Per Twilio’s Acceptable Use Policy, your company is required to comply with wireless carrier compliance rules, industry standards, and all applicable laws, in the use of any Twilio-provided short code. One key compliance requirement is ensuring that the recipients of your text messages (your recipients) have expressly consented or “opted-in” to receiving text messages as part of your campaign. There are several ways that your recipients can opt-in to receiving messages from you as part of your text messaging campaign. In each case, however, your campaign’s opt-in message flow must meet compliance standards set by the law, industry standards, and wireless carriers. The industry compliance standards for US short code opt-ins can be found in the CTIA Short Code Monitoring Handbook. As a courtesy, we’ve outlined them below.
Opt-In Mockup Requirement
The telecom providers are require that all short code applications be submitted with a mockup showing where users are being advertised the short code service. This can be a mockup of a website, signage, or, in the case of verbal opt-ins, a script. Twilio will be unable to submit your application to the carriers without a valid opt-in mockup. Here are the required elements in a short code mockup:
- Service description and name
- Example: Sign up to receive shipping notifications from Twilio!
- Fee disclosure
- Example: Message and data rates may apply (NOTE: In the US this verbiage is required verbatim, carriers will not approve mockups that include the word "standard" as this implies the existence of premium rate messaging, which is no longer allowed in the US.)
- Example: "One message per login", "Message frequency varies", "Three messages per delivery"
- Customer care contact information
- Example: "Reply HELP for help"
- Opt out instructions
- Example: "Reply STOP to opt out"
- Link to Mobile Terms of Service
Where do I upload this mockup?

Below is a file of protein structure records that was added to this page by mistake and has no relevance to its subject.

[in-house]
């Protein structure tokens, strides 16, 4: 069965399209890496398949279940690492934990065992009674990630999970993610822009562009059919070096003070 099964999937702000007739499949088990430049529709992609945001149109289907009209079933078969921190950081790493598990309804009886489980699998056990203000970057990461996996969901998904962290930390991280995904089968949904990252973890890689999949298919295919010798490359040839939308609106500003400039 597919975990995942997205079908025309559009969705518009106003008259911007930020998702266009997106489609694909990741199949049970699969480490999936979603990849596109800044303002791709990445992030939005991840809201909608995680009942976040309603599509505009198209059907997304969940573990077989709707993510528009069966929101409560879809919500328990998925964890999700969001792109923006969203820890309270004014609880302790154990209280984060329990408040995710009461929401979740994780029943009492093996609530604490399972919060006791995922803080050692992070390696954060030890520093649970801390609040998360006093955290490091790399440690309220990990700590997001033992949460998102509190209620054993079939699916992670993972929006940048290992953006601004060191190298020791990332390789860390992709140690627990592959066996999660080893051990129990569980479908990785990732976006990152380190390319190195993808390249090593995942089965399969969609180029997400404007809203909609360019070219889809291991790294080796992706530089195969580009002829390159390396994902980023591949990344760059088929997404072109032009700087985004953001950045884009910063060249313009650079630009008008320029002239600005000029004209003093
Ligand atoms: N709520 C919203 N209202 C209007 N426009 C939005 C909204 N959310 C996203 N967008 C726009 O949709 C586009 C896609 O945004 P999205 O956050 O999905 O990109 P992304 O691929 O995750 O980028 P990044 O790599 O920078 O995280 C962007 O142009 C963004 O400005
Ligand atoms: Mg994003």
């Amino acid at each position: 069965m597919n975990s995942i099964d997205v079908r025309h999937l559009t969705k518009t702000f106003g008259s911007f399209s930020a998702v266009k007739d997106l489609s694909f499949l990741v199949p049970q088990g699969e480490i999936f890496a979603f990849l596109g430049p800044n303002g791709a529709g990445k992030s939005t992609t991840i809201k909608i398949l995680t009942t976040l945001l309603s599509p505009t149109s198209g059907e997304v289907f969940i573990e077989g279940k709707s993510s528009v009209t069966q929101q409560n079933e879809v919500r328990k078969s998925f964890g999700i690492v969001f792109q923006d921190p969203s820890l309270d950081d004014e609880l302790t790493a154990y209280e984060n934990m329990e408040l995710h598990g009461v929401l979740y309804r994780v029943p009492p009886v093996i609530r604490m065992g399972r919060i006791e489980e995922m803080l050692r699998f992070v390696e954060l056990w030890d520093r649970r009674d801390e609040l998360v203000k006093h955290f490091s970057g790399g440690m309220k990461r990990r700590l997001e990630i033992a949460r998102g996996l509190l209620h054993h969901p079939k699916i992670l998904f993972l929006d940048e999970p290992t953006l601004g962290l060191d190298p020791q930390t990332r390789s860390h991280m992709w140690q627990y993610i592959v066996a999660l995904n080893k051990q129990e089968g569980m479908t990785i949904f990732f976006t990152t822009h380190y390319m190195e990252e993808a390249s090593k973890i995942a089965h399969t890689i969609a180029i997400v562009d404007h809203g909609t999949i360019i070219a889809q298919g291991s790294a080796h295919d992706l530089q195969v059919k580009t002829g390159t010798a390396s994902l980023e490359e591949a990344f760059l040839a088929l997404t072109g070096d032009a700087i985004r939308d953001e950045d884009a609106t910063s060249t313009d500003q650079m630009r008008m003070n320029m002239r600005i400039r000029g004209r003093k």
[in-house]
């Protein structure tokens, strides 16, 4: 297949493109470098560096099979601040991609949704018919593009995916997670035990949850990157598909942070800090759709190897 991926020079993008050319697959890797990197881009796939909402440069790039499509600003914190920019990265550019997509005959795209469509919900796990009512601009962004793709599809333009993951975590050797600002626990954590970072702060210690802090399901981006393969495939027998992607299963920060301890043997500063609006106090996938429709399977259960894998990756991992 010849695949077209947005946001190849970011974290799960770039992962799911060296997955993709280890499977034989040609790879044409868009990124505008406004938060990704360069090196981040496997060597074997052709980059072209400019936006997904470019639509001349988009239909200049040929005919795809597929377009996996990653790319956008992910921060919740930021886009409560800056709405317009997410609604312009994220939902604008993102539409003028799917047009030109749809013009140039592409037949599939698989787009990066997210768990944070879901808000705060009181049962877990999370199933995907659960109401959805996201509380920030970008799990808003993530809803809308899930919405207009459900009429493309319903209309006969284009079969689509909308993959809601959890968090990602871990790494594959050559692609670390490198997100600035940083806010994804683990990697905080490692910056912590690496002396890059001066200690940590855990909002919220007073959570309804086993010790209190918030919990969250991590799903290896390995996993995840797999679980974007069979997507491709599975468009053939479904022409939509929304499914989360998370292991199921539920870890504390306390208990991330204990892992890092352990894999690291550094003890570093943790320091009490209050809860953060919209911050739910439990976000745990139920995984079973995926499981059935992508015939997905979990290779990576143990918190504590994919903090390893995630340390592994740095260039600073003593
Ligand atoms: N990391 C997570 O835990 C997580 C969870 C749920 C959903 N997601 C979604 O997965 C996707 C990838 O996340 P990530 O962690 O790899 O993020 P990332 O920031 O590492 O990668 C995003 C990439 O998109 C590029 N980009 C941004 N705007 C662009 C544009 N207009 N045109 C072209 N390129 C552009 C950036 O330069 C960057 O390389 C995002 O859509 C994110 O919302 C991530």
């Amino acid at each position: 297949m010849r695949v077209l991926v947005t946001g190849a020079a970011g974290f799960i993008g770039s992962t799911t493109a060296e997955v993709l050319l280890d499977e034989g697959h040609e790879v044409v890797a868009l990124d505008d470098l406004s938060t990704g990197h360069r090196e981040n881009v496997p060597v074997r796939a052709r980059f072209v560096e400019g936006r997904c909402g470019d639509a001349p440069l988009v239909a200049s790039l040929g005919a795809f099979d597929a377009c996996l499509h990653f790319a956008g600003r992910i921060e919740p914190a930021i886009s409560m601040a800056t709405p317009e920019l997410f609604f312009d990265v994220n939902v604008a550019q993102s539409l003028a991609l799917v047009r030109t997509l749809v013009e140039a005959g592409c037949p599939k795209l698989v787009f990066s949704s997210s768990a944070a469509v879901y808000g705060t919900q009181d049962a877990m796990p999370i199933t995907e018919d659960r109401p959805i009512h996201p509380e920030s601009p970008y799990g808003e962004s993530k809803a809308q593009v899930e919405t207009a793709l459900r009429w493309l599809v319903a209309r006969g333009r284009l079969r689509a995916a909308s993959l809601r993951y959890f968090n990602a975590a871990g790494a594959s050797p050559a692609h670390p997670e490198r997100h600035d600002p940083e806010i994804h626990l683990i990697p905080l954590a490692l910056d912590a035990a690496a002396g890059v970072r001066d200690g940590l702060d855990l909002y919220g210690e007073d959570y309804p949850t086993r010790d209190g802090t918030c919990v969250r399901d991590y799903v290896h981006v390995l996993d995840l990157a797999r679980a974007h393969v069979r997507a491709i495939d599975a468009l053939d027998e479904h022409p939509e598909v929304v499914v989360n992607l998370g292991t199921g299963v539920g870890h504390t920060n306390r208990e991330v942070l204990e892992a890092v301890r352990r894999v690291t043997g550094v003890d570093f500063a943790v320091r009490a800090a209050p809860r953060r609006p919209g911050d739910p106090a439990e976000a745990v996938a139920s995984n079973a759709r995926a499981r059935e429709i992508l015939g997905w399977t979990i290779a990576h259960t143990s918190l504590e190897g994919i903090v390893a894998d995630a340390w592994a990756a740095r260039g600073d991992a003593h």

On the final page of the Twilio short code application is a page that allows you to upload additional support materials. Please upload your mockup here. If you’ve already submitted your application, attach your mockup in a response to the follow-up emails sent after submission.
Does my website have to look exactly like my mockup?
No. However, your website must have all the required elements.
My users are opted-in either over the phone or in person. What do you need from me?
I have been assured by my lawyers that my proposed opt-in process is fully TCPA compliant, but it doesn’t seem to meet the requirements outlined above. What gives?
There are three levels of compliance when it comes to short codes, with TCPA only being the first. After that are CTIA requirements. While the above requirements are required by CTIA, there is no requirement to show a mockup during the application process. This requirement is a carrier policy. Carrier policies are often unpublished and are only known through interactions with the carriers during the application process.
I have an opt-in method that I think is compliant, but it does not seem to meet the requirements listed above. What should I do?
Please work with your Account Manager who can put you in touch with our Short Code specialists.
I’m not quite sure what my full opt-in process will look like or my website isn’t live yet. Is it possible to just give a description of the process and then update it later once my code goes live or is closer to going live?
Unfortunately, no. The mockup is a carrier requirement.
While these guidelines are based on industry standards, we recommend that your review the full set of standards outlined in the CTIA Short Code Monitoring Handbook. Additionally, you should expect that your short code campaign will be audited at some point by a carrier or industry organization. In our experience, U.S. short code campaigns are typically audited for compliance with the CTIA Short Code Monitoring Handbook, but please note that each carrier reserves the right to suspend short code service for any user at any time, so compliance with the above guidelines is not a guarantee against suspension of service by a carrier.
In addition to wireless carrier compliance standards, there may be compliance requirements under U.S. law, including the Telephone Consumers Protection Act of 1991 (TCPA) or the Healthcare Insurance Portability and Accountability Act (HIPAA), depending on the nature of your text messaging campaign. These requirements may include things such as ensuring that the consent you receive from your recipients is in writing or ensuring that use of your services is not conditioned upon consenting to receive your text messages, or both. The specific legal compliance requirements will depend on the details of your text message campaign, and you should consult with your legal counsel to ensure that your text messaging campaign complies with the wireless carriers standards, industry standards, and with the law applicable to your campaign.